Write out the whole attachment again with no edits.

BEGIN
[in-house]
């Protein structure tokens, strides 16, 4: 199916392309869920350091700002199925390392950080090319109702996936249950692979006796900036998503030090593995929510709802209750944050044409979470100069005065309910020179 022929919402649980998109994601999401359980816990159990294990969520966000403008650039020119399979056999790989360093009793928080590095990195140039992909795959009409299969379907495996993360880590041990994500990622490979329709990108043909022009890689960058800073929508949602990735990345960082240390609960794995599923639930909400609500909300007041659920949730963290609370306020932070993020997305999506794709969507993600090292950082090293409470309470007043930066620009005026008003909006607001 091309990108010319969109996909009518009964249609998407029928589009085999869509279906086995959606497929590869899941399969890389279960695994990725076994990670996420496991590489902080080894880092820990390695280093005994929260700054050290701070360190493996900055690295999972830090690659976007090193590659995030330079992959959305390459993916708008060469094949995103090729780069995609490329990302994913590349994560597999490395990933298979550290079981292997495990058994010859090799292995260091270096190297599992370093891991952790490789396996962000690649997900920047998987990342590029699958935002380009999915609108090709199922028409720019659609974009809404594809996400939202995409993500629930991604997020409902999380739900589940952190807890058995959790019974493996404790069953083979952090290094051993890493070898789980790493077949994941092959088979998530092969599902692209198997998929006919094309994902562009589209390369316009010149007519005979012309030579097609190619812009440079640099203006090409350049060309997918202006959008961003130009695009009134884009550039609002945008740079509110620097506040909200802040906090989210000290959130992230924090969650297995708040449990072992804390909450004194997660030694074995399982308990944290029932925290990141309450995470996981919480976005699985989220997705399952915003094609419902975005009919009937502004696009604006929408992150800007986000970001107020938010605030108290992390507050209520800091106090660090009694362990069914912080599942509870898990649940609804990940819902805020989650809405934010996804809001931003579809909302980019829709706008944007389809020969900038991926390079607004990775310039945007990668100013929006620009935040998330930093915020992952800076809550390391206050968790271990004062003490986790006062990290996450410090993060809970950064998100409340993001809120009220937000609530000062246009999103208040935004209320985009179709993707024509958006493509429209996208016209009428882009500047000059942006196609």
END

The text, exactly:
[in-house]
């Protein structure tokens, strides 16, 4: 199916392309869920350091700002199925390392950080090319109702996936249950692979006796900036998503030090593995929510709802209750944050044409979470100069005065309910020179 022929919402649980998109994601999401359980816990159990294990969520966000403008650039020119399979056999790989360093009793928080590095990195140039992909795959009409299969379907495996993360880590041990994500990622490979329709990108043909022009890689960058800073929508949602990735990345960082240390609960794995599923639930909400609500909300007041659920949730963290609370306020932070993020997305999506794709969507993600090292950082090293409470309470007043930066620009005026008003909006607001 091309990108010319969109996909009518009964249609998407029928589009085999869509279906086995959606497929590869899941399969890389279960695994990725076994990670996420496991590489902080080894880092820990390695280093005994929260700054050290701070360190493996900055690295999972830090690659976007090193590659995030330079992959959305390459993916708008060469094949995103090729780069995609490329990302994913590349994560597999490395990933298979550290079981292997495990058994010859090799292995260091270096190297599992370093891991952790490789396996962000690649997900920047998987990342590029699958935002380009999915609108090709199922028409720019659609974009809404594809996400939202995409993500629930991604997020409902999380739900589940952190807890058995959790019974493996404790069953083979952090290094051993890493070898789980790493077949994941092959088979998530092969599902692209198997998929006919094309994902562009589209390369316009010149007519005979012309030579097609190619812009440079640099203006090409350049060309997918202006959008961003130009695009009134884009550039609002945008740079509110620097506040909200802040906090989210000290959130992230924090969650297995708040449990072992804390909450004194997660030694074995399982308990944290029932925290990141309450995470996981919480976005699985989220997705399952915003094609419902975005009919009937502004696009604006929408992150800007986000970001107020938010605030108290992390507050209520800091106090660090009694362990069914912080599942509870898990649940609804990940819902805020989650809405934010996804809001931003579809909302980019829709706008944007389809020969900038991926390079607004990775310039945007990668100013929006620009935040998330930093915020992952800076809550390391206050968790271990004062003490986790006062990290996450410090993060809970950064998100409340993001809120009220937000609530000062246009999103208040935004209320985009179709993707024509958006493509429209996208016209009428882009500047000059942006196609």